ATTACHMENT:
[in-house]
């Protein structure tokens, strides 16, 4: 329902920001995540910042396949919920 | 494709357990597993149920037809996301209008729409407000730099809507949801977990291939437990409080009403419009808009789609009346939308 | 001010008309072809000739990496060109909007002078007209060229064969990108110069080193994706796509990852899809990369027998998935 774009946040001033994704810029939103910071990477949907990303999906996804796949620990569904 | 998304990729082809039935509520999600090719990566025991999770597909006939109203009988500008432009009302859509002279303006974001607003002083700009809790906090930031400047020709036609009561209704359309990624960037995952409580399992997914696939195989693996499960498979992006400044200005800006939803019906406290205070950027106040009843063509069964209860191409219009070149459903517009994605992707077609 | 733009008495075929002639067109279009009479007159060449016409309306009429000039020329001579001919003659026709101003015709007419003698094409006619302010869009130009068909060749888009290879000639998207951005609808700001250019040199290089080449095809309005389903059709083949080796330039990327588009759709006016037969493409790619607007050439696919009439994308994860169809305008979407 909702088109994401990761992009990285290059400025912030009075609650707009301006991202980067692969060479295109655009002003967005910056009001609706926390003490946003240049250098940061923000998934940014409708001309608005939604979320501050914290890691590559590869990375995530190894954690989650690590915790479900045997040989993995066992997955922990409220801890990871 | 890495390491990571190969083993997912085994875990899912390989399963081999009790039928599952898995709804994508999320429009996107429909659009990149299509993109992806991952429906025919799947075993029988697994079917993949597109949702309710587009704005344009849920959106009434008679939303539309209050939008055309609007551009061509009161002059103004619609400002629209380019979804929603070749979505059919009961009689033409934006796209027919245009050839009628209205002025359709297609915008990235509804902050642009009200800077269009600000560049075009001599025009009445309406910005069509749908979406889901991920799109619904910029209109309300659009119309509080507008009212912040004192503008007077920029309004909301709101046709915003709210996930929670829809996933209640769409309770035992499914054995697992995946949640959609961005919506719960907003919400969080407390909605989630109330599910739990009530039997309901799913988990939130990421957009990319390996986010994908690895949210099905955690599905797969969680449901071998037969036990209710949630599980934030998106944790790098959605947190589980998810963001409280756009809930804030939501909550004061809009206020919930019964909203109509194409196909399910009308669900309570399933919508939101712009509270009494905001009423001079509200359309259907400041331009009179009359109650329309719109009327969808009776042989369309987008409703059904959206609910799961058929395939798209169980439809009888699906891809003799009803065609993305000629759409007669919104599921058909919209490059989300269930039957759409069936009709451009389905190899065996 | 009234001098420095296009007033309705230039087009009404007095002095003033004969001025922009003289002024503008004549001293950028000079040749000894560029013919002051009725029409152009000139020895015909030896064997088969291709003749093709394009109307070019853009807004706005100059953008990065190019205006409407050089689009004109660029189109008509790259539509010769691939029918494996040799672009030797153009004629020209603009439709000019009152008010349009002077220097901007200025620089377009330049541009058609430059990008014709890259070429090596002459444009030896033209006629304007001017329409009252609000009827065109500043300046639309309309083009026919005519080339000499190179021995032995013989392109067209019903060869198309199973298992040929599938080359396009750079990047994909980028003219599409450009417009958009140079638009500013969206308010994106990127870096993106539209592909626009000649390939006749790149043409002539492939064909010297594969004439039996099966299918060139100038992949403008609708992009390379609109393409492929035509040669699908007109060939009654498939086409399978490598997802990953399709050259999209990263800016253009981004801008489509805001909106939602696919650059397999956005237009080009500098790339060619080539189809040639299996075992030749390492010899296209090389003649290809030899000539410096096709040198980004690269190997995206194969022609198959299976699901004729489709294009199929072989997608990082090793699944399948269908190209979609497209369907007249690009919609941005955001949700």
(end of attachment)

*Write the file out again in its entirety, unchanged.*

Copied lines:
[in-house]
């Protein structure tokens, strides 16, 4: 329902920001995540910042396949919920 | 494709357990597993149920037809996301209008729409407000730099809507949801977990291939437990409080009403419009808009789609009346939308 | 001010008309072809000739990496060109909007002078007209060229064969990108110069080193994706796509990852899809990369027998998935 774009946040001033994704810029939103910071990477949907990303999906996804796949620990569904 | 998304990729082809039935509520999600090719990566025991999770597909006939109203009988500008432009009302859509002279303006974001607003002083700009809790906090930031400047020709036609009561209704359309990624960037995952409580399992997914696939195989693996499960498979992006400044200005800006939803019906406290205070950027106040009843063509069964209860191409219009070149459903517009994605992707077609 | 733009008495075929002639067109279009009479007159060449016409309306009429000039020329001579001919003659026709101003015709007419003698094409006619302010869009130009068909060749888009290879000639998207951005609808700001250019040199290089080449095809309005389903059709083949080796330039990327588009759709006016037969493409790619607007050439696919009439994308994860169809305008979407 909702088109994401990761992009990285290059400025912030009075609650707009301006991202980067692969060479295109655009002003967005910056009001609706926390003490946003240049250098940061923000998934940014409708001309608005939604979320501050914290890691590559590869990375995530190894954690989650690590915790479900045997040989993995066992997955922990409220801890990871 | 890495390491990571190969083993997912085994875990899912390989399963081999009790039928599952898995709804994508999320429009996107429909659009990149299509993109992806991952429906025919799947075993029988697994079917993949597109949702309710587009704005344009849920959106009434008679939303539309209050939008055309609007551009061509009161002059103004619609400002629209380019979804929603070749979505059919009961009689033409934006796209027919245009050839009628209205002025359709297609915008990235509804902050642009009200800077269009600000560049075009001599025009009445309406910005069509749908979406889901991920799109619904910029209109309300659009119309509080507008009212912040004192503008007077920029309004909301709101046709915003709210996930929670829809996933209640769409309770035992499914054995697992995946949640959609961005919506719960907003919400969080407390909605989630109330599910739990009530039997309901799913988990939130990421957009990319390996986010994908690895949210099905955690599905797969969680449901071998037969036990209710949630599980934030998106944790790098959605947190589980998810963001409280756009809930804030939501909550004061809009206020919930019964909203109509194409196909399910009308669900309570399933919508939101712009509270009494905001009423001079509200359309259907400041331009009179009359109650329309719109009327969808009776042989369309987008409703059904959206609910799961058929395939798209169980439809009888699906891809003799009803065609993305000629759409007669919104599921058909919209490059989300269930039957759409069936009709451009389905190899065996 | 009234001098420095296009007033309705230039087009009404007095002095003033004969001025922009003289002024503008004549001293950028000079040749000894560029013919002051009725029409152009000139020895015909030896064997088969291709003749093709394009109307070019853009807004706005100059953008990065190019205006409407050089689009004109660029189109008509790259539509010769691939029918494996040799672009030797153009004629020209603009439709000019009152008010349009002077220097901007200025620089377009330049541009058609430059990008014709890259070429090596002459444009030896033209006629304007001017329409009252609000009827065109500043300046639309309309083009026919005519080339000499190179021995032995013989392109067209019903060869198309199973298992040929599938080359396009750079990047994909980028003219599409450009417009958009140079638009500013969206308010994106990127870096993106539209592909626009000649390939006749790149043409002539492939064909010297594969004439039996099966299918060139100038992949403008609708992009390379609109393409492929035509040669699908007109060939009654498939086409399978490598997802990953399709050259999209990263800016253009981004801008489509805001909106939602696919650059397999956005237009080009500098790339060619080539189809040639299996075992030749390492010899296209090389003649290809030899000539410096096709040198980004690269190997995206194969022609198959299976699901004729489709294009199929072989997608990082090793699944399948269908190209979609497209369907007249690009919609941005955001949700």